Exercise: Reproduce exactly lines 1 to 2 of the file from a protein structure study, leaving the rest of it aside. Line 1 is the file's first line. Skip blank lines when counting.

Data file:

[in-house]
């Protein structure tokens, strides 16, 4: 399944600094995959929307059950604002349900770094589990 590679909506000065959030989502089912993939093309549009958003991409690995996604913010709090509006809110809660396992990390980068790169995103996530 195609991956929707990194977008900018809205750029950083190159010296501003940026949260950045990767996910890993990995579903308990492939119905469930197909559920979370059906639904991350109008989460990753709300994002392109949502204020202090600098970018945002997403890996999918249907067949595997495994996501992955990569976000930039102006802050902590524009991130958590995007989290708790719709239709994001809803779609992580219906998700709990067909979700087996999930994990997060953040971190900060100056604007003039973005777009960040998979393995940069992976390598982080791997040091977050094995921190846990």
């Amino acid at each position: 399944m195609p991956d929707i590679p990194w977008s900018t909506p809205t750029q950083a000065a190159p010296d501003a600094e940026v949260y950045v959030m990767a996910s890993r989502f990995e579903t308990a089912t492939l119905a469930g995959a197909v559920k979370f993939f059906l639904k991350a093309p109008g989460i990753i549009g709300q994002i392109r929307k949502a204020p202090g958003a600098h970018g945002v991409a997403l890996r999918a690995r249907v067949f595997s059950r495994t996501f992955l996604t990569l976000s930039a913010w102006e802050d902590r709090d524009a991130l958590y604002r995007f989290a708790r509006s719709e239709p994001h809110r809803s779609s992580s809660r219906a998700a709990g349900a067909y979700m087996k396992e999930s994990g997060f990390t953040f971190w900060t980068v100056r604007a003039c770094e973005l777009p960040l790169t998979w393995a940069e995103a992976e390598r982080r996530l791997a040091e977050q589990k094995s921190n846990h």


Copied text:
[in-house]
């Protein structure tokens, strides 16, 4: 399944600094995959929307059950604002349900770094589990 590679909506000065959030989502089912993939093309549009958003991409690995996604913010709090509006809110809660396992990390980068790169995103996530 195609991956929707990194977008900018809205750029950083190159010296501003940026949260950045990767996910890993990995579903308990492939119905469930197909559920979370059906639904991350109008989460990753709300994002392109949502204020202090600098970018945002997403890996999918249907067949595997495994996501992955990569976000930039102006802050902590524009991130958590995007989290708790719709239709994001809803779609992580219906998700709990067909979700087996999930994990997060953040971190900060100056604007003039973005777009960040998979393995940069992976390598982080791997040091977050094995921190846990």